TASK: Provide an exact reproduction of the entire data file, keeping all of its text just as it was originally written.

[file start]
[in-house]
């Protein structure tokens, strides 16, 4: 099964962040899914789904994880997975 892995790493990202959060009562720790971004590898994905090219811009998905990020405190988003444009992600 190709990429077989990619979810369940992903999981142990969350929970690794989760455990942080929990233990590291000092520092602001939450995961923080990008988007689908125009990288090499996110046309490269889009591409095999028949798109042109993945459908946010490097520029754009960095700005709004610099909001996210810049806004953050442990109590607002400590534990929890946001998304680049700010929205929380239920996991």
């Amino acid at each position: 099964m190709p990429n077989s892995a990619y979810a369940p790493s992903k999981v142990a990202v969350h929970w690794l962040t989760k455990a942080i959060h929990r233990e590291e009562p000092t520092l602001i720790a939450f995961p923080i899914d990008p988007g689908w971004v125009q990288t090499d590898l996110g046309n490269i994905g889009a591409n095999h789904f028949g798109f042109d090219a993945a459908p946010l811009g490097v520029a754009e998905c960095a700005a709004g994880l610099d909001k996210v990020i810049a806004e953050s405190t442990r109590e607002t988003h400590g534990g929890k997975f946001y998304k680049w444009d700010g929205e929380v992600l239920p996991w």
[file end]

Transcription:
[in-house]
């Protein structure tokens, strides 16, 4: 099964962040899914789904994880997975 892995790493990202959060009562720790971004590898994905090219811009998905990020405190988003444009992600 190709990429077989990619979810369940992903999981142990969350929970690794989760455990942080929990233990590291000092520092602001939450995961923080990008988007689908125009990288090499996110046309490269889009591409095999028949798109042109993945459908946010490097520029754009960095700005709004610099909001996210810049806004953050442990109590607002400590534990929890946001998304680049700010929205929380239920996991």
């Amino acid at each position: 099964m190709p990429n077989s892995a990619y979810a369940p790493s992903k999981v142990a990202v969350h929970w690794l962040t989760k455990a942080i959060h929990r233990e590291e009562p000092t520092l602001i720790a939450f995961p923080i899914d990008p988007g689908w971004v125009q990288t090499d590898l996110g046309n490269i994905g889009a591409n095999h789904f028949g798109f042109d090219a993945a459908p946010l811009g490097v520029a754009e998905c960095a700005a709004g994880l610099d909001k996210v990020i810049a806004e953050s405190t442990r109590e607002t988003h400590g534990g929890k997975f946001y998304k680049w444009d700010g929205e929380v992600l239920p996991w």